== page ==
Drones may have an onboard computer to take care of adjustments to wind and changes in air pressure. Sometimes they are programmed to a particular target. Important decisions are usually supervised by people on the ground communicating by radio.
Large UAVs are mostly used by military forces, for example for reconnaissance. Some of them are programmed to be a target, to be shot at. A few carry weapons for unmanned combat. Drones also have civilian uses, such as firefighting or taking photographs.
Drones come in different sizes. Wingspans range from a few centimetres to about 60 metres (200 ft), the size of regular, manned aircraft.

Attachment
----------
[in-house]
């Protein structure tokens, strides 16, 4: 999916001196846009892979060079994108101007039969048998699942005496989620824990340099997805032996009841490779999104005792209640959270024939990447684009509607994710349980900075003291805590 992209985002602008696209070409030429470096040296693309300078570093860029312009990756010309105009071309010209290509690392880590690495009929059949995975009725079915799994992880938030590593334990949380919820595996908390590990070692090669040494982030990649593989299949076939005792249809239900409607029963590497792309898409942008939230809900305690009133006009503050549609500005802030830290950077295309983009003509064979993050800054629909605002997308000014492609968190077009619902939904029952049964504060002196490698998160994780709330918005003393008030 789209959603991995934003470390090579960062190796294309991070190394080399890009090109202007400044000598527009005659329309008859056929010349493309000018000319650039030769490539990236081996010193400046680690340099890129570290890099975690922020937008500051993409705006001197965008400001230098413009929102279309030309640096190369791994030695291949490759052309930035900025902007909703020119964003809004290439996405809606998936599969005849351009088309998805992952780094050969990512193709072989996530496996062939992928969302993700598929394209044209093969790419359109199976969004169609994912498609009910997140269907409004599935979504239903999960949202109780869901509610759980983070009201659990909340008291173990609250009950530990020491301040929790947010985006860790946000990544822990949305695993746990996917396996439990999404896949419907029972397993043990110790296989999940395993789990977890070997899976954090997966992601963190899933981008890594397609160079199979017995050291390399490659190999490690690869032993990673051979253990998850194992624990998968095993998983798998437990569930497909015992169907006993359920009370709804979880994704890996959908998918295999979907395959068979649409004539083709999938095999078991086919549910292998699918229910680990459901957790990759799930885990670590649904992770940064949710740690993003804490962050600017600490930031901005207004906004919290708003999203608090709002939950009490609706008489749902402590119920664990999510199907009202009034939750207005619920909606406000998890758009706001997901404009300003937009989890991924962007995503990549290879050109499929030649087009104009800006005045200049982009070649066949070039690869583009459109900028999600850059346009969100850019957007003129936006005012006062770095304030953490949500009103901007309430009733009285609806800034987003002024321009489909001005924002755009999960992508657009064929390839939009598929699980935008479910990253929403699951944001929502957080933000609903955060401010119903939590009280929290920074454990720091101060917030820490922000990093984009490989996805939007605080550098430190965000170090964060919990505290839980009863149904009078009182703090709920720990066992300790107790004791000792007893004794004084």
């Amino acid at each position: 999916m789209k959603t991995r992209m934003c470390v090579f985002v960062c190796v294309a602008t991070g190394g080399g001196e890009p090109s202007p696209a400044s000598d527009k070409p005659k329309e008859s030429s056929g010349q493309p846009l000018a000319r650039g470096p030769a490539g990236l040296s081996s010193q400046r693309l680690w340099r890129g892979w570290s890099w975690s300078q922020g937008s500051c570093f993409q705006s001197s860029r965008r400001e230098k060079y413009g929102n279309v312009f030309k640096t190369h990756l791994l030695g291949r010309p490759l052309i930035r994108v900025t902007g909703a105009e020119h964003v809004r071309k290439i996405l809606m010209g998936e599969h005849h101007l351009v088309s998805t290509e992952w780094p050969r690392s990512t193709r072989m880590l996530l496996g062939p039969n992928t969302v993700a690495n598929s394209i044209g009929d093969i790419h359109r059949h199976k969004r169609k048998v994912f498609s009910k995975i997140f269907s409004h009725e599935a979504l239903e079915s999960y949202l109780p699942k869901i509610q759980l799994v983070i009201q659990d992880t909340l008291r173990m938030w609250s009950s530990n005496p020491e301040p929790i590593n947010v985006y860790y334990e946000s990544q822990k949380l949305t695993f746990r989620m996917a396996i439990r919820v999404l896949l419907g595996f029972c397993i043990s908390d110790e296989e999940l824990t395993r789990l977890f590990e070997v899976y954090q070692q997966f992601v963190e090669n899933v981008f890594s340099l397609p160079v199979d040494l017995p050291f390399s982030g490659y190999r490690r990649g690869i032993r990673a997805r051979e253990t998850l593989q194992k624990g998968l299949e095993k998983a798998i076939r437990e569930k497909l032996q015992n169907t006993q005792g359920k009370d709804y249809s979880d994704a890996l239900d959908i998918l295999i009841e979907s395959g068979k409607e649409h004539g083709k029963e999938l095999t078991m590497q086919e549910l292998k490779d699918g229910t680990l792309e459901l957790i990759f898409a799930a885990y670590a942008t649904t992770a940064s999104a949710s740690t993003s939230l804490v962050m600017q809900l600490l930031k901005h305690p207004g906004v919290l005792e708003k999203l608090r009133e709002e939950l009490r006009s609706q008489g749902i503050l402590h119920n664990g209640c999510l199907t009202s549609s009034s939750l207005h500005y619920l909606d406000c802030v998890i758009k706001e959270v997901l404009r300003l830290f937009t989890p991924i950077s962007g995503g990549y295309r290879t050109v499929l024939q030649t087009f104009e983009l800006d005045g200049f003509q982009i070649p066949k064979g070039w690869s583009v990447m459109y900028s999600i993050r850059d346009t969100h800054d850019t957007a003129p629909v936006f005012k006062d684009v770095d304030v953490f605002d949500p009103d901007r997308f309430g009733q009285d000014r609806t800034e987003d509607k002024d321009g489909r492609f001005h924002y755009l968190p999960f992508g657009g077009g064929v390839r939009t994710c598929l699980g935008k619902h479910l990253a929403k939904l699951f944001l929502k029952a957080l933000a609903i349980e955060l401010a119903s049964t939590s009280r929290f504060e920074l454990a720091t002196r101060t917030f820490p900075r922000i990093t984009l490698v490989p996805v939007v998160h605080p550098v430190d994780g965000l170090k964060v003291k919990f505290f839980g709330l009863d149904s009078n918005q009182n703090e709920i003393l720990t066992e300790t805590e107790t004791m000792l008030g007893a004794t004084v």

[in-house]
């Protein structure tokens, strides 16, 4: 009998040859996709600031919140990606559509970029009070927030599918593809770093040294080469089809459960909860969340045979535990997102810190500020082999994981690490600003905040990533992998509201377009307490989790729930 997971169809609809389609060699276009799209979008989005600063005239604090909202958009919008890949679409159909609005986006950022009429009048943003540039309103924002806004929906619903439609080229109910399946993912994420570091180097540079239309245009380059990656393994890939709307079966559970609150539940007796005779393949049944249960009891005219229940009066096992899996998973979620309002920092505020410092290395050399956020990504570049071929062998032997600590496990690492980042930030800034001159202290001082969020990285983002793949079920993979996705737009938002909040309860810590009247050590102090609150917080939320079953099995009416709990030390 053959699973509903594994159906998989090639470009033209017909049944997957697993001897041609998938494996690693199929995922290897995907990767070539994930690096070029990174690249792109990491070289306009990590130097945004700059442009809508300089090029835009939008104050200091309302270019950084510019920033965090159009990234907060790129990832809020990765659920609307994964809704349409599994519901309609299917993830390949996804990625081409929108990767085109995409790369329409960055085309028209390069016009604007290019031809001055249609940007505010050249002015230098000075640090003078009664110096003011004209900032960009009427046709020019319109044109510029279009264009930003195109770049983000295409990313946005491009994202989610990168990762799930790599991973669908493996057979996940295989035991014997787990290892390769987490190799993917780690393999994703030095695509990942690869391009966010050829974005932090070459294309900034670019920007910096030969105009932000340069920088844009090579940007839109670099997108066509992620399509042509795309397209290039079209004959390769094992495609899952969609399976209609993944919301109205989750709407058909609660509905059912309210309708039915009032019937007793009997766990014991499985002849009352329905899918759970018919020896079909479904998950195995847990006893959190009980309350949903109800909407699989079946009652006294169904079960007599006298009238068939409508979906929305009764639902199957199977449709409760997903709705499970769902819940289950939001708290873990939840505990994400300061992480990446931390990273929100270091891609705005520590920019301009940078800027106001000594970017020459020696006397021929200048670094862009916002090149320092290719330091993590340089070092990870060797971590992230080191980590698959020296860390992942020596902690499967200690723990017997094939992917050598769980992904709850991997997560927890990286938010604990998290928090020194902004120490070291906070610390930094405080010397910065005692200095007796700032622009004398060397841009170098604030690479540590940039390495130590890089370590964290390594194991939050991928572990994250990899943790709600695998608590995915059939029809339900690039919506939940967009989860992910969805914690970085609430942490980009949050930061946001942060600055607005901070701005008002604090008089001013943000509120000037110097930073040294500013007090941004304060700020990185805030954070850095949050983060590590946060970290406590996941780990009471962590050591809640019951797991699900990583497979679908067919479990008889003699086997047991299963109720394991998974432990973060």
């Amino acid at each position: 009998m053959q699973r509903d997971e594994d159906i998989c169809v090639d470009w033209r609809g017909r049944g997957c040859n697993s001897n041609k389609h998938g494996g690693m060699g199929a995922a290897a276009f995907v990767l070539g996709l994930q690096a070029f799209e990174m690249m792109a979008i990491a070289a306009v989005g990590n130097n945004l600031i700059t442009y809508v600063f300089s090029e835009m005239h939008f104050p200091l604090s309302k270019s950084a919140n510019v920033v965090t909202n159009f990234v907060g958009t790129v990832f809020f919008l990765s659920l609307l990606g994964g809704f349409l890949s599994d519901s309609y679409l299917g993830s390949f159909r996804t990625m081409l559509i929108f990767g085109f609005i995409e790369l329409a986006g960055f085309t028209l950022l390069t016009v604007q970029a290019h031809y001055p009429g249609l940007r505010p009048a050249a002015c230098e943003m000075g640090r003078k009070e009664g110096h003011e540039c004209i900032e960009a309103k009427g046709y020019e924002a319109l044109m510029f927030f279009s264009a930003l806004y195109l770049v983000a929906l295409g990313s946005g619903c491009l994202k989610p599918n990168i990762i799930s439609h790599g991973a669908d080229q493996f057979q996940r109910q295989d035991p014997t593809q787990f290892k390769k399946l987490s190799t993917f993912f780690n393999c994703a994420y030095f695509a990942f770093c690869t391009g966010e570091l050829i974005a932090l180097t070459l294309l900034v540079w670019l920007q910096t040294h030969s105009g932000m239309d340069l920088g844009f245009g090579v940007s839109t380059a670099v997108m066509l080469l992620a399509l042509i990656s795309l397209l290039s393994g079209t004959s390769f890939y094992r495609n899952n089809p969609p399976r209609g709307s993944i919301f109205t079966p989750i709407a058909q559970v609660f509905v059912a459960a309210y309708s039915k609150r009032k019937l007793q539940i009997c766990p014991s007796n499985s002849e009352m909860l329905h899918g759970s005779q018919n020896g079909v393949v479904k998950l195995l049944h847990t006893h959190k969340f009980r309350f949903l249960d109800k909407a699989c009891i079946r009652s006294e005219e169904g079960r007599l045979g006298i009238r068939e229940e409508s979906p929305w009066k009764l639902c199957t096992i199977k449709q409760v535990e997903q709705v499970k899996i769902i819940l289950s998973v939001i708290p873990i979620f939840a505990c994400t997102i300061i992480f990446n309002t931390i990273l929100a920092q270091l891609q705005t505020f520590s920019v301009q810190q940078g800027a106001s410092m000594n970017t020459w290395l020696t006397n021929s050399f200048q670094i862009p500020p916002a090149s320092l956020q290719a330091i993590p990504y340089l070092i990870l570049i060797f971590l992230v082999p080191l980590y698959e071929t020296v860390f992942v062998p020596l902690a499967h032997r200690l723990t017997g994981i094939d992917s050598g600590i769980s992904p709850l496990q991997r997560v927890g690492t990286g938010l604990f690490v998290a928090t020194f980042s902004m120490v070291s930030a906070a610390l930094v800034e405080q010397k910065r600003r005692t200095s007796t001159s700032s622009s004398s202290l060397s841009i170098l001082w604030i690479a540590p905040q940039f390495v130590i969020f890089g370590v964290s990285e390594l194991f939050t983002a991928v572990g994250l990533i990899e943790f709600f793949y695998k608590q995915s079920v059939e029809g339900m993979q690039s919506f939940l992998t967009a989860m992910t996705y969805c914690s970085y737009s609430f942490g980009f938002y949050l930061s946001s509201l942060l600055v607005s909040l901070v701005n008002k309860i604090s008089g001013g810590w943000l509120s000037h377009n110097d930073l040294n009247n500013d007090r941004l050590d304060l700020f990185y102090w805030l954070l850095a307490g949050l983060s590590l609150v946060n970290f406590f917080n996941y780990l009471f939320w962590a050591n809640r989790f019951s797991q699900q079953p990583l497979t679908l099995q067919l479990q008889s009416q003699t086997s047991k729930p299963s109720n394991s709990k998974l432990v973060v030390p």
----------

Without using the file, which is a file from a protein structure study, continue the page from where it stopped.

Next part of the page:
Photographers mount cameras on drones for aerial photography. Google has built and tested drones, to be used for goods deliveries. Some people use them in drone racing. Private drones are sometimes called a nuisance, even a danger. In many countries they are forbidden near cities and airports and other things.
References[change | change source]
- Stewart, Jack 2014. Google tests drone deliveries in Project Wing trials. BBC News Technology. 
- Whitlock, Craig (2015-08-10). "Rogue drones a growing nuisance across the U.S." Washington Post. ISSN 0190-8286. Retrieved 2018-03-19.
- "Unmanned Aerial Vehicle Visual Detection and Tracking". 2022-03-31. Retrieved 2022-04-10.